New York gas blast death toll rises to eight
Rescuers scouring the rubble of two Manhattan apartment buildings leveled in a gas explosion found the body of an eighth victim, nearly 36 hours after the disaster.
An unspecified number of people remain missing after Wednesday's building collapse in East Harlem, which sparked inevitable reminders for some New Yorkers of the 9/11 terror attacks in 2001 that brought down the Twin Towers.
The New York Police Department told AFP that five women and three men were killed, and 68 others injured.
Earlier Thursday, before the eighth death was announced, New York mayor Bill de Blasio said he hoped survivors might still be found.
He also praised the "exemplary job" of the 100 rescue personnel contending with below freezing temperatures and strong winds that whipped up smoldering pockets of fire in the wreckage.
"We are continuing rescue operations hoping to find others still alive," he said. "Let me caution everyone here these rescue operations will continue for an open-ended period of time."
Some witnesses said the blast felt like an earthquake, describing how they were knocked to the floor or telephoned panicked loved ones.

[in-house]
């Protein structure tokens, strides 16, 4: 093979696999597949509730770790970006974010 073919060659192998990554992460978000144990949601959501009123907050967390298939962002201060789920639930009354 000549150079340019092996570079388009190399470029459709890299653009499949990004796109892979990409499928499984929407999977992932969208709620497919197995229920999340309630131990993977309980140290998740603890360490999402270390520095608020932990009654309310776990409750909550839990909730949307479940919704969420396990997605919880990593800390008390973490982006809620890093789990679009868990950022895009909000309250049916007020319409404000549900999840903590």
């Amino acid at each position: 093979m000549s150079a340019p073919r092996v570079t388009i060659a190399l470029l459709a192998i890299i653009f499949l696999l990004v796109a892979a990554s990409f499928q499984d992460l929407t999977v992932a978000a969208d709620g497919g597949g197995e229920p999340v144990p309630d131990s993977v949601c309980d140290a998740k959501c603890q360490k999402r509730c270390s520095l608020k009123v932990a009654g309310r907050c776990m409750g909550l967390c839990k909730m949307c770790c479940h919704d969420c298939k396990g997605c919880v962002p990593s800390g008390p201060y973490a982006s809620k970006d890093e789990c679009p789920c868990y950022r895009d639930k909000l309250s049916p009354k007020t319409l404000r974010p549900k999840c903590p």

Around 15 minutes before the explosion, energy company Con Edison received a call from an adjoining building alerting maintenance staff to the smell of gas.
Where the apartment buildings once stood were piles of twisted metal, thick white smoke and dusty rubble -- a scene of utter devastation that witnesses likened to a war zone.
The Mexican foreign ministry said two Mexican women were among the dead, and one man was seriously injured.
A Mexican diplomat in New York told AFP that several Mexican nationals were still missing.
Authorities evacuated 89 apartments and three businesses in seven surrounding buildings owing to the fire, and because gas and heat have been turned off in the area, de Blasio said.
A total of 66 people, including 14 families with children, were being housed temporarily with the Salvation Army, he added.
It was the first deadly disaster of its kind to strike the city of eight million since de Blasio took office in January.
Jazzmen Arzuaga, 30, said she was at work when her wife rang to tell her what had happened.
"She called me and told me 'Oh my God, you need to come home now, it's like World War II, people are dying, there was an explosion.' I just literally ran," she said Wednesday.
The couple lives across the street from the blast site.
Arzuaga's wife Jay Virgo, also 30, said she was lying in bed when the blast threw her to the floor.
"There was glass everywhere, huge pieces of glass. It just looked crazy," she said.